What should you say when your child asks you, “Is the tooth fairy real?” Should you try to keep the idea of this magnificent being who rewards children for their baby teeth alive, or should you admit that it was you who slipped that silver dollar under the pillow? What you decide as a parent is up to you, but keep these tips in mind when trying to answer the tooth fairy question.

Focus on Her Meaning

Why have parents kept the idea of the tooth fairy alive, generation after generation? Because she has a significant meaning. She is depicted as a benevolent being who adores young children and is grateful for those healthy, white baby teeth. She makes the ordeal of losing all your baby teeth fun and magical. The idea that she will come and offer a reward for lost teeth encourages young kids to pay attention to their oral health.

If you tell your children that the tooth fairy does not exist, then try to keep the inspiration that she provides alive. Talk to them about how well you take care of your teeth as an adult. Things like brushing and flossing as a family and getting fun, new dental tools like a Colgate Dora the Explorer toothbrush and toothpaste can make brushing more exciting. If you choose to continue the myth, then when the tooth fairy question comes up, take the opportunity to emphasize good oral hygiene to keep teeth strong and healthy.

Let Your Child Guide You

When your child asks, “Is the tooth fairy real?” answer with a question. What does he believe? By talking with your child you can decide if he is ready for the truth or if he still wants to hold onto the tooth fairy idea. He will let you know what he wants to believe.

Rewarding Your Child

The whole idea behind the tooth fairy is to make kids feel good about losing a tooth. What can you do as a parent to reward your child without the help of this tooth-loving character? How can you celebrate each lost tooth?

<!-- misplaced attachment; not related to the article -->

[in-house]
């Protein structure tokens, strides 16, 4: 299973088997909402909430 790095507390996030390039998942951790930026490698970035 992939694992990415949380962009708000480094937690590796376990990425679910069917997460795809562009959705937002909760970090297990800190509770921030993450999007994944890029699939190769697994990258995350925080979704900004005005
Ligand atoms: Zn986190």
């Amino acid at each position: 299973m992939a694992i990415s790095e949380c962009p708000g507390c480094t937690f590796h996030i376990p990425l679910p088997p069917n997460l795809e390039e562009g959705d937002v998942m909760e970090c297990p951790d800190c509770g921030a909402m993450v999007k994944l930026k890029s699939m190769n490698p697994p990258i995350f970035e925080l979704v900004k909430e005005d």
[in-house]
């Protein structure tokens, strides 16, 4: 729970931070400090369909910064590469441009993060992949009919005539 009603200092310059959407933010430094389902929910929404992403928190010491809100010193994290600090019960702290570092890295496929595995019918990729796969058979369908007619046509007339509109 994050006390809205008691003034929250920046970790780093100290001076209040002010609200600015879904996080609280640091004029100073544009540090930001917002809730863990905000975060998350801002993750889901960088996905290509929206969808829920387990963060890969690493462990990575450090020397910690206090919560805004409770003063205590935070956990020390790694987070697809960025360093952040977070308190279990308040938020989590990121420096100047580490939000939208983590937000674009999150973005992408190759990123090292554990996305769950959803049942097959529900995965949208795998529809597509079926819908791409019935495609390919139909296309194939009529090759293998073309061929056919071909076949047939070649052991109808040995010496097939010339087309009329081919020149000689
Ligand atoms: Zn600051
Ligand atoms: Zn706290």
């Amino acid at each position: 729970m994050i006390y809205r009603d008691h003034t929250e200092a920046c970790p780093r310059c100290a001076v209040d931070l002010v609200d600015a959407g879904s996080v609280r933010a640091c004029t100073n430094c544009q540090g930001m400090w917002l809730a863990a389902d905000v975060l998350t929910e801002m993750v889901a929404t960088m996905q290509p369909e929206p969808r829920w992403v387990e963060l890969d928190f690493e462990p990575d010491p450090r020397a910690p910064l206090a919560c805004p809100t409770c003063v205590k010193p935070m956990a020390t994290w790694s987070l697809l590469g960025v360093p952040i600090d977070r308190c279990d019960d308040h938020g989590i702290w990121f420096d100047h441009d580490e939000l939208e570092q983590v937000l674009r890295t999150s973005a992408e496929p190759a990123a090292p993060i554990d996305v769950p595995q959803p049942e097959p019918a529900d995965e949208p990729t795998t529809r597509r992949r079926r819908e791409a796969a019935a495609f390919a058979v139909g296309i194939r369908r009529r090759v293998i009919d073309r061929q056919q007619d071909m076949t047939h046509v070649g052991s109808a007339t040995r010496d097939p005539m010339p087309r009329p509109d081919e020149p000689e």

Make losing baby teeth just as magical as the tooth fairy does. Reward your child with a new book, a new toothbrush, their favorite dinner or a trip out for ice cream. As adult teeth come in, talk about growing up and being responsible for oral health with good brushing and flossing habits and regular dental visits. Learn more about oral health for kids in the Colgate Oral Care resources.

For children, losing baby teeth is a rite of passage. It is about growing up and learning how to take great care of the teeth that they will have for the rest of their lives. Make it special and meaningful whether the tooth fairy is around or not.

Tips for Being the TOOTH FAIRY

Tooth fairy notes – reinforcing the importance of dental care routines by using notes written by the tooth fairy is a fun way to remind kids to brush and floss. Printable tooth fairy receipts and note cards are available online, or you can design your own.

Tooth fairy pillows – think about getting or making a special tooth pillow with a pocket for the tooth. That way, the “tooth fairy” knows just where to find it without searching underneath your child’s head.

Consider skipping the cash – while an 8- or 9-year-old may be excited about money, a younger child will probably not understand the value of money and might be happier with a special treat.

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